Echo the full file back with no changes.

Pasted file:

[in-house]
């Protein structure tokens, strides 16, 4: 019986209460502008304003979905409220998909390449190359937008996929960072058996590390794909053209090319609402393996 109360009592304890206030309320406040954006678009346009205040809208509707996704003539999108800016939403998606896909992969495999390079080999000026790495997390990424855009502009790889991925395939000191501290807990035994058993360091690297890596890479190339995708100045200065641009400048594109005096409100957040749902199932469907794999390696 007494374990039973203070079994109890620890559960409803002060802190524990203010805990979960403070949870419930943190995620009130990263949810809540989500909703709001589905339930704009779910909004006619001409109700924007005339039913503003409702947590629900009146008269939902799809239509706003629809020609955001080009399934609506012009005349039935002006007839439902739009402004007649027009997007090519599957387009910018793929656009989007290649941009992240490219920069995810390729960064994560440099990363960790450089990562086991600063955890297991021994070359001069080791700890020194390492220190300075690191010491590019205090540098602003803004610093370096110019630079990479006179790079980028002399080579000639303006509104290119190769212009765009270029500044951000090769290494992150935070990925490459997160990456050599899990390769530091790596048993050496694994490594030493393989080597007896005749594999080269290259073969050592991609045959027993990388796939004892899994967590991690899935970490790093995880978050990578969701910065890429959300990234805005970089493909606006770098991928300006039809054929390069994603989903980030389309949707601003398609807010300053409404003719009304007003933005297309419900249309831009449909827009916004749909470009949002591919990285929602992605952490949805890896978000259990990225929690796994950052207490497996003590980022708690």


[in-house]
């Protein structure tokens, strides 16, 4: 019986209460502008304003979905409220998909390449190359937008996929960072058996590390794909053209090319609402393996 109360009592304890206030309320406040954006678009346009205040809208509707996704003539999108800016939403998606896909992969495999390079080999000026790495997390990424855009502009790889991925395939000191501290807990035994058993360091690297890596890479190339995708100045200065641009400048594109005096409100957040749902199932469907794999390696 007494374990039973203070079994109890620890559960409803002060802190524990203010805990979960403070949870419930943190995620009130990263949810809540989500909703709001589905339930704009779910909004006619001409109700924007005339039913503003409702947590629900009146008269939902799809239509706003629809020609955001080009399934609506012009005349039935002006007839439902739009402004007649027009997007090519599957387009910018793929656009989007290649941009992240490219920069995810390729960064994560440099990363960790450089990562086991600063955890297991021994070359001069080791700890020194390492220190300075690191010491590019205090540098602003803004610093370096110019630079990479006179790079980028002399080579000639303006509104290119190769212009765009270029500044951000090769290494992150935070990925490459997160990456050599899990390769530091790596048993050496694994490594030493393989080597007896005749594999080269290259073969050592991609045959027993990388796939004892899994967590991690899935970490790093995880978050990578969701910065890429959300990234805005970089493909606006770098991928300006039809054929390069994603989903980030389309949707601003398609807010300053409404003719009304007003933005297309419900249309831009449909827009916004749909470009949002591919990285929602992605952490949805890896978000259990990225929690796994950052207490497996003590980022708690």